1. Computing

The Splintering of Social Web Discussions

By April 14, 2008

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There was some talk over the weekend about how discussions on the social web, particularly discussions on blogs, are becoming more and more splintered. Services such as FriendFeed and Shyftr allow people to post comments, which means comments on a particular blog entry are happening on places other than the original blog post. This causes a splintering of the discussions across the web.

This is nothing new. Digg, Reddit and other social news websites allow comments, which is one of the reasons why they are popular. They give us a place to discuss popular news stories. They are also good for blogs because they invite more traffic.

In fact, blogs splinter the discussion all the time, which is one of the driving points of the blogosphere. One blog will discuss an issue, and another blog will link to the first and expand on the issue.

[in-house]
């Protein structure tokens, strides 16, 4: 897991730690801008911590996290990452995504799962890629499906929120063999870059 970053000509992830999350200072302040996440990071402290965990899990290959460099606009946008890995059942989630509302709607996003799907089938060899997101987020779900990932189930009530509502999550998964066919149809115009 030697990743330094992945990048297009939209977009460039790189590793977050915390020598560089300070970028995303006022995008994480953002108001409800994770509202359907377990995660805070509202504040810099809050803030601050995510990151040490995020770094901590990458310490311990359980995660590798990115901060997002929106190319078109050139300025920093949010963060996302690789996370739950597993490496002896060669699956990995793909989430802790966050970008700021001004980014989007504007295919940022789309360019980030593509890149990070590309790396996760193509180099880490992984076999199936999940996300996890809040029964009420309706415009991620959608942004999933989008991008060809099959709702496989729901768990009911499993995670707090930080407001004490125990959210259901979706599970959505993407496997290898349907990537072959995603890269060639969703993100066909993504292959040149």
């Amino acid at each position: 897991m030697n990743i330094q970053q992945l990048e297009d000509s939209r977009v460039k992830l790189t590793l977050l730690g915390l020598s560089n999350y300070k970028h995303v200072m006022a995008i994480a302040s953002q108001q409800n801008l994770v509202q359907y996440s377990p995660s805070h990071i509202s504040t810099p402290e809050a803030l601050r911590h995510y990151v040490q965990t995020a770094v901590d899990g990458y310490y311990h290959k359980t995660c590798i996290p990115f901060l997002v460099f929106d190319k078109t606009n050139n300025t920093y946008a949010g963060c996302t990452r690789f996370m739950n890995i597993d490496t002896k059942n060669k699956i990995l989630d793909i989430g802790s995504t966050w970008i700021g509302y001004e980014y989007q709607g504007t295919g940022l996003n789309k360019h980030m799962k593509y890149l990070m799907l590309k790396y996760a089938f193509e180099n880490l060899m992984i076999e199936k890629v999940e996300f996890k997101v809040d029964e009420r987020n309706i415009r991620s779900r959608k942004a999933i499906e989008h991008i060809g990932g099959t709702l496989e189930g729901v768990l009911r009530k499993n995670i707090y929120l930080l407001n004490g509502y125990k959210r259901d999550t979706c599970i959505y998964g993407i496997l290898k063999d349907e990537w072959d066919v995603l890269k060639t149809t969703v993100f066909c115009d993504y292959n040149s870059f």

But when do we hit critical mass? At some point, this splintering of the discussion will start to do more harm than good. The discussions will get smaller and smaller, and the original post will be viewed less and less as everything is spread too thin across dozens of other sites.

And, more importantly, is there anything bloggers can do about it?

One thing that can be done is for bloggers to take more control over their content and have tighter restrictions on when it can and cannot be used. Many bloggers are loathe to take such action because the share-and-share-alike mentality has been great for the growth of the social web and also been a boon for the individual bloggers.

But is there anything else that can be done? Is there any other way to exert come control over these new sites? Should bloggers even be attempting to exert any control?

Here are some of the discussions that happened over the weekend:

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